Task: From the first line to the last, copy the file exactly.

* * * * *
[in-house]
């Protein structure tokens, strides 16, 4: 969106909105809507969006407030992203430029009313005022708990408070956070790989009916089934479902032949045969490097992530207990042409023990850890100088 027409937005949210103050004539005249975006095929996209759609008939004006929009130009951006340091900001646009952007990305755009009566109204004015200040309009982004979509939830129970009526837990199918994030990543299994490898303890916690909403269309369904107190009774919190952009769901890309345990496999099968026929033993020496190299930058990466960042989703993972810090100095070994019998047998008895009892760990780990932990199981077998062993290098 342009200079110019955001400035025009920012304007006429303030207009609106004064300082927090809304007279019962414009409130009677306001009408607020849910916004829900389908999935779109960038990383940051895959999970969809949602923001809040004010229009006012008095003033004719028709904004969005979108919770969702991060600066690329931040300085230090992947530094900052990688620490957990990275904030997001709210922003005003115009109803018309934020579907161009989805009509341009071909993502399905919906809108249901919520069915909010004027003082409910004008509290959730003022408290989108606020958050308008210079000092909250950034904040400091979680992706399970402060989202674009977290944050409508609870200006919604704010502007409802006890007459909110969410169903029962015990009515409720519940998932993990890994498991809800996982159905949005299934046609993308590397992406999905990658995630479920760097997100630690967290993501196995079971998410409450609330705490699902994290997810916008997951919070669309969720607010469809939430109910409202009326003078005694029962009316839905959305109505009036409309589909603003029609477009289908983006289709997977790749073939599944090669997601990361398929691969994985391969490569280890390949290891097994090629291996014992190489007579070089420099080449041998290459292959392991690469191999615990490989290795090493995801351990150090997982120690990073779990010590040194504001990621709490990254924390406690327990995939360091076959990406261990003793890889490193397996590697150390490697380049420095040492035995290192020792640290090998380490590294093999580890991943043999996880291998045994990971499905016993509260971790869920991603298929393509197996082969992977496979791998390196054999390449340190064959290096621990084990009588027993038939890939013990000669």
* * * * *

[in-house]
């Protein structure tokens, strides 16, 4: 969106909105809507969006407030992203430029009313005022708990408070956070790989009916089934479902032949045969490097992530207990042409023990850890100088 027409937005949210103050004539005249975006095929996209759609008939004006929009130009951006340091900001646009952007990305755009009566109204004015200040309009982004979509939830129970009526837990199918994030990543299994490898303890916690909403269309369904107190009774919190952009769901890309345990496999099968026929033993020496190299930058990466960042989703993972810090100095070994019998047998008895009892760990780990932990199981077998062993290098 342009200079110019955001400035025009920012304007006429303030207009609106004064300082927090809304007279019962414009409130009677306001009408607020849910916004829900389908999935779109960038990383940051895959999970969809949602923001809040004010229009006012008095003033004719028709904004969005979108919770969702991060600066690329931040300085230090992947530094900052990688620490957990990275904030997001709210922003005003115009109803018309934020579907161009989805009509341009071909993502399905919906809108249901919520069915909010004027003082409910004008509290959730003022408290989108606020958050308008210079000092909250950034904040400091979680992706399970402060989202674009977290944050409508609870200006919604704010502007409802006890007459909110969410169903029962015990009515409720519940998932993990890994498991809800996982159905949005299934046609993308590397992406999905990658995630479920760097997100630690967290993501196995079971998410409450609330705490699902994290997810916008997951919070669309969720607010469809939430109910409202009326003078005694029962009316839905959305109505009036409309589909603003029609477009289908983006289709997977790749073939599944090669997601990361398929691969994985391969490569280890390949290891097994090629291996014992190489007579070089420099080449041998290459292959392991690469191999615990490989290795090493995801351990150090997982120690990073779990010590040194504001990621709490990254924390406690327990995939360091076959990406261990003793890889490193397996590697150390490697380049420095040492035995290192020792640290090998380490590294093999580890991943043999996880291998045994990971499905016993509260971790869920991603298929393509197996082969992977496979791998390196054999390449340190064959290096621990084990009588027993038939890939013990000669």